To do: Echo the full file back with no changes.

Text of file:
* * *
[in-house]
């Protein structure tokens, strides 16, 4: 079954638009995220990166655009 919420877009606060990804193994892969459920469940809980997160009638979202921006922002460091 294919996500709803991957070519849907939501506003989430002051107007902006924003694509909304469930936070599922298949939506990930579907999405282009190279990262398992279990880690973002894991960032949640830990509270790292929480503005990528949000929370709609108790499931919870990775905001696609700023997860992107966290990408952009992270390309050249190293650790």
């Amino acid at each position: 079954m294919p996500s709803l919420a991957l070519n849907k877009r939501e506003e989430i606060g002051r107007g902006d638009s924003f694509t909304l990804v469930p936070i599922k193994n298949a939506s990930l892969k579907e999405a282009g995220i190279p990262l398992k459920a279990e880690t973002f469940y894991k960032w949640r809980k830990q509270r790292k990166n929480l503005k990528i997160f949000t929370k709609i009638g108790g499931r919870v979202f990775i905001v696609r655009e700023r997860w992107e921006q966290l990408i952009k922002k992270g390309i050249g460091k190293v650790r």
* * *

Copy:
[in-house]
């Protein structure tokens, strides 16, 4: 079954638009995220990166655009 919420877009606060990804193994892969459920469940809980997160009638979202921006922002460091 294919996500709803991957070519849907939501506003989430002051107007902006924003694509909304469930936070599922298949939506990930579907999405282009190279990262398992279990880690973002894991960032949640830990509270790292929480503005990528949000929370709609108790499931919870990775905001696609700023997860992107966290990408952009992270390309050249190293650790």
């Amino acid at each position: 079954m294919p996500s709803l919420a991957l070519n849907k877009r939501e506003e989430i606060g002051r107007g902006d638009s924003f694509t909304l990804v469930p936070i599922k193994n298949a939506s990930l892969k579907e999405a282009g995220i190279p990262l398992k459920a279990e880690t973002f469940y894991k960032w949640r809980k830990q509270r790292k990166n929480l503005k990528i997160f949000t929370k709609i009638g108790g499931r919870v979202f990775i905001v696609r655009e700023r997860w992107e921006q966290l990408i952009k922002k992270g390309i050249g460091k190293v650790r």